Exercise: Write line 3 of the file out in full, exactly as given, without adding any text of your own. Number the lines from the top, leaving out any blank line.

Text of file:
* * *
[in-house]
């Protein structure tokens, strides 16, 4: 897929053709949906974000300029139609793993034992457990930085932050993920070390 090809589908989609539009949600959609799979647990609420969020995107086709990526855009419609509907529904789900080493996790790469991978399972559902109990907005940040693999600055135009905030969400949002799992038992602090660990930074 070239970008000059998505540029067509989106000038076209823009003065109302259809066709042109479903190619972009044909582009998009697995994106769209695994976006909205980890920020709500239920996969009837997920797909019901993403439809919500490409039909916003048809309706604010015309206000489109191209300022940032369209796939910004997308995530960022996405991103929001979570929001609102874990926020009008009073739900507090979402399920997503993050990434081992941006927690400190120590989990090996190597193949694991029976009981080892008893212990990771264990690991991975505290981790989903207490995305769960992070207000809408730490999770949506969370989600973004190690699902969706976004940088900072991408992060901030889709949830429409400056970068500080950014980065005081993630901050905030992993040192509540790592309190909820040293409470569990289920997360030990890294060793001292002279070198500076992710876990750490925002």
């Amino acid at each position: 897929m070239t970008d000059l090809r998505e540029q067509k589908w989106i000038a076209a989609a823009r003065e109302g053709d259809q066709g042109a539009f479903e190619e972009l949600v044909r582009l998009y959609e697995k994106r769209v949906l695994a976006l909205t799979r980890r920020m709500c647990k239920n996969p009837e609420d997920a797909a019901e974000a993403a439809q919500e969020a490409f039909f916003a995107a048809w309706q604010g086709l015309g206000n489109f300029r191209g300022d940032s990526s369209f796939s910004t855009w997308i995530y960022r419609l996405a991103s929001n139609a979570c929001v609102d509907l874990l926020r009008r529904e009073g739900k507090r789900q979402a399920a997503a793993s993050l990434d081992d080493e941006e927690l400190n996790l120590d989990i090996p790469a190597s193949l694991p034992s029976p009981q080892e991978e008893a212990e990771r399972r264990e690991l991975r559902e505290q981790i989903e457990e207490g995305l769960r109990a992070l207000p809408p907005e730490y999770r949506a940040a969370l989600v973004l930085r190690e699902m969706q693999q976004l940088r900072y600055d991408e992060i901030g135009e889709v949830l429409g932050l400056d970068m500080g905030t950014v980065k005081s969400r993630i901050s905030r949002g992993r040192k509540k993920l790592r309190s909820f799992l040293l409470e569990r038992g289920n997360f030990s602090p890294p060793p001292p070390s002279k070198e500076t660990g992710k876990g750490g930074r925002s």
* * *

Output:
């Amino acid at each position: 897929m070239t970008d000059l090809r998505e540029q067509k589908w989106i000038a076209a989609a823009r003065e109302g053709d259809q066709g042109a539009f479903e190619e972009l949600v044909r582009l998009y959609e697995k994106r769209v949906l695994a976006l909205t799979r980890r920020m709500c647990k239920n996969p009837e609420d997920a797909a019901e974000a993403a439809q919500e969020a490409f039909f916003a995107a048809w309706q604010g086709l015309g206000n489109f300029r191209g300022d940032s990526s369209f796939s910004t855009w997308i995530y960022r419609l996405a991103s929001n139609a979570c929001v609102d509907l874990l926020r009008r529904e009073g739900k507090r789900q979402a399920a997503a793993s993050l990434d081992d080493e941006e927690l400190n996790l120590d989990i090996p790469a190597s193949l694991p034992s029976p009981q080892e991978e008893a212990e990771r399972r264990e690991l991975r559902e505290q981790i989903e457990e207490g995305l769960r109990a992070l207000p809408p907005e730490y999770r949506a940040a969370l989600v973004l930085r190690e699902m969706q693999q976004l940088r900072y600055d991408e992060i901030g135009e889709v949830l429409g932050l400056d970068m500080g905030t950014v980065k005081s969400r993630i901050s905030r949002g992993r040192k509540k993920l790592r309190s909820f799992l040293l409470e569990r038992g289920n997360f030990s602090p890294p060793p001292p070390s002279k070198e500076t660990g992710k876990g750490g930074r925002s």